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Chad Waterbury and How I Failed

I was about to name this thread ‘I Hate Chad Waterbury’. But that would be wrong, because I don’t really HATE him, rather, I think a lot of his concepts are unnecessary and actually counterproductive for newbies.

I will say this now: This thread is not a stab at Waterbury, or his training principles, or his workouts. This is just some observations and conclusions that I, in my limited experience, have come to.

When I first started getting ‘serious’ (lets face it, for a newbie, being ‘serious’ isn’t really that serious) about building muscle, I read a shitload. I thought I knew everything. I made sure I picked a program written by a top coach, and thought my diet was perfect (but it was FAR from it).

I first did a Chad Waterbury program, I remember it was TBT. Now there are several reasons why I ended up looking worse a year later than when I started. I put on a bunch of fat, and I didn’t really get much stronger. I over-analyzed and I applied principles that I read were important, but I think now a newbie should NOT apply these:

  1. You have to switch up your training every 4 weeks
  2. You need to train different muscle qualities in a muscle if you want to train it several times a week
  3. Don’t train to failure.

These were topics that I read from Chad Waterbury a lot, and while they are important for the more advanced trainee, I think they are absolute codswallop for a new trainee, and will only CONFUSE a newbie. Here’s why I think so:

  1. A newbie should NOT switch up training every 4 weeks. It is simply not enough time to properly progress and set up momentum for a strength program. Rippetoes, one of the best newbie programs IMO, has you going full bore until you can’t gain anymore. A newb can and should be staying on the same program for as long as possible so he can milk everything from it and get his CNS to develop proper efficiency on the big lifts, and not change everything up all the time.

  2. You dont need to do 1 day 3x8, 2nd day 8x3 and a 3rd day 3x5 if you want to train a muscle 3x a week. I personally think it confuses the shit out of a newbies CNS, and takes away from the main focus at this point which should be MORE WEIGHT ON THE BAR.

  3. I think it can be safely said that a newbie doesn’t know how to completely trash his CNS and really ‘overtrain’ himself by training to ‘failure’ 3x a week. I think telling newbies (who don’t have proper experience of what it’s like to actually train very hard) not to strain or lift to ‘failure’ is a great way of telling them to be lazy, and hold back.

Now after writing this I am NOT saying that I am disagreeing with Chad’s principles, not for more advanced or intermediate lifters anyway. I do however believe that programs like TBT are wrong for newbies, and don’t provide a chance for a new lifter to really get a feeling for how exercises work his muscles and how his body handles them.

I also think that newbies can be cursed with an enormous desire to be big and strong. I know I was. I wanted to build muscle so bad that I read and read and read, and it all backfired. I switched programs too soon, I was paying too much attention to TUT, rotating loading parameters, “should I stop this set now, because Chad said I shouldn’t train to failure”, are dumbbells better than barbells?, etc.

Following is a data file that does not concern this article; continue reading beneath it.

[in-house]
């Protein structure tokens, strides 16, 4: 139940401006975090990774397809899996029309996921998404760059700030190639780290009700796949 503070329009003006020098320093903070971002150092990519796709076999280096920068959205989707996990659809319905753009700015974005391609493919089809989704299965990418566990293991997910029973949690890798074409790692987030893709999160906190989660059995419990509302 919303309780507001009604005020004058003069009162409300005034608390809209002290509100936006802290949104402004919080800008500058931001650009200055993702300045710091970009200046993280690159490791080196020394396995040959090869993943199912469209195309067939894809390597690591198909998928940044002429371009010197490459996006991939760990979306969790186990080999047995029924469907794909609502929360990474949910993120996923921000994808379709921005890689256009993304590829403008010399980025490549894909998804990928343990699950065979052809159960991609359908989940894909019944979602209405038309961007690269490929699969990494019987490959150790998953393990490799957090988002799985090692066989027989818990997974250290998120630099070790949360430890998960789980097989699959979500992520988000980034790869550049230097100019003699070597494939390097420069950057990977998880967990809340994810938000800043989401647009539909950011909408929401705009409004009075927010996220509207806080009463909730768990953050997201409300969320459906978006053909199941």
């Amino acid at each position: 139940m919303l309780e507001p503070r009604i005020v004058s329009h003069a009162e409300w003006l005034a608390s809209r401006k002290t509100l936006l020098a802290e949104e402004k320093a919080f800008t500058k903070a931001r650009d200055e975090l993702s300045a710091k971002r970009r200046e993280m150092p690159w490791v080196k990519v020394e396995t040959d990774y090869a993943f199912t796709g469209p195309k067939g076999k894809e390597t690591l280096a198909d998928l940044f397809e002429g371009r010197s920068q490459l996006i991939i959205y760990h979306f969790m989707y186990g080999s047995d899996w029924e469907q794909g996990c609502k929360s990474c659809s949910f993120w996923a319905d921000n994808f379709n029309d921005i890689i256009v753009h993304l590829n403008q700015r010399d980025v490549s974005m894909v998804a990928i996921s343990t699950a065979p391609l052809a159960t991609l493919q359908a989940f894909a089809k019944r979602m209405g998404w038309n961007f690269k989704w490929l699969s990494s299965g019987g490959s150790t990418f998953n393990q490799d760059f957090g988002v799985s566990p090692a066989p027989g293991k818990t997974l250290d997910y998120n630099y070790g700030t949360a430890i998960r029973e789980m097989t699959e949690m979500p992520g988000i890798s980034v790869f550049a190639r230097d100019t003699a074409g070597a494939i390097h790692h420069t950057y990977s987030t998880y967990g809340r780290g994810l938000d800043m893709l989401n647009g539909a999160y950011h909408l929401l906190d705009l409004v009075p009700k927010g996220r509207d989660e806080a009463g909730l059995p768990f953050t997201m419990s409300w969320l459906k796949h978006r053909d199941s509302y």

And a year later I felt crushed. Because I had utterly failed at what I poured so much time, emotion and resources into. I got ‘analysis paralysis’ and now I am paying for it.

If I could go back and tell myself, the newbie whose brain was overflowing with all of this useless bodybuilding nonsense that was unapplicable to me, if I could go back and tell myself just 3 things, they would be this:

  1. Pick a handful of exercises
  2. Get as strong as you can on them
  3. Eat lots of meat and vegetables

Thats it. Nothing about workout frequency, failure training, or any other bullshit that I didn’t NEED. I just needed to get my ass under HEAVY WEIGHT and get stronger while eating enough healthy food. I don’t understand why I couldn’t get this. I wish I would have picked the simplest routine possible.

I am not an advance lifter. I am still trying to get past the ‘shit’ stage. Which is why I made this thread. I didn’t post this in the ‘Beginners’ section, because I want to know what other more experienced lifters think. What do you think about routines like TBT for newbies? Did you make great gains as a beginner on stuff like this? OR do you, like me, think it is just over-complicated bullshit for a beginner?

Candy, a lot of people forget that this site is not a health and wellness site, but a BODYBUILDING site! So a newbie here generally still has a couple years of lifting experience!

If you have never lifted a weight in your life, then switching routines every 4 weeks obviously makes no sense and I don’t think any coaches here reccomend that…In fact I have seen Waterbury advise AGAINST TBT for newbies suggesting that you start with something like ABBH.

Congratulations on learning that there are no Magical Programs that will make you ripped in 4 weeks, it’s a valuable lesson!